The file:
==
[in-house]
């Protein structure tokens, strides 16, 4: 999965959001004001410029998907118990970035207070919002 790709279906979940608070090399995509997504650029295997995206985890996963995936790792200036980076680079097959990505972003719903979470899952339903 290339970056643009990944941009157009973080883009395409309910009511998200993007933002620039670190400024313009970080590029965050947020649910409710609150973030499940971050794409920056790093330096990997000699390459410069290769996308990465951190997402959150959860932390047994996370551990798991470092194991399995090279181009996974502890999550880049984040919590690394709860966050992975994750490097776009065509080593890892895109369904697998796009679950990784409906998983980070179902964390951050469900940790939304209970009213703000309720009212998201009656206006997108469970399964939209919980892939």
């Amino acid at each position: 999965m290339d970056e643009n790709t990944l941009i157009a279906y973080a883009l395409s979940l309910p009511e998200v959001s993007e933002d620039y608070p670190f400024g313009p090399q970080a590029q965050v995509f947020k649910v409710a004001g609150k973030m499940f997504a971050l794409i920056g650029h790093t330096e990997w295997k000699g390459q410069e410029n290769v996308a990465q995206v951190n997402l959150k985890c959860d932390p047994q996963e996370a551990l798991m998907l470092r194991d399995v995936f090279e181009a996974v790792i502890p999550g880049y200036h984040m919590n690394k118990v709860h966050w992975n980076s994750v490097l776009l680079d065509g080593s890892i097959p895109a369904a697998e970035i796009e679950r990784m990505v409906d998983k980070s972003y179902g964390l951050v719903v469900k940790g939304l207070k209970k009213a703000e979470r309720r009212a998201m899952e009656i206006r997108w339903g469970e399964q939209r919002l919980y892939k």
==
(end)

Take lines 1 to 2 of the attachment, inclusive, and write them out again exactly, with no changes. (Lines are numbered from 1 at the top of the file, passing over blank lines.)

[in-house]
């Protein structure tokens, strides 16, 4: 999965959001004001410029998907118990970035207070919002 790709279906979940608070090399995509997504650029295997995206985890996963995936790792200036980076680079097959990505972003719903979470899952339903 290339970056643009990944941009157009973080883009395409309910009511998200993007933002620039670190400024313009970080590029965050947020649910409710609150973030499940971050794409920056790093330096990997000699390459410069290769996308990465951190997402959150959860932390047994996370551990798991470092194991399995090279181009996974502890999550880049984040919590690394709860966050992975994750490097776009065509080593890892895109369904697998796009679950990784409906998983980070179902964390951050469900940790939304209970009213703000309720009212998201009656206006997108469970399964939209919980892939």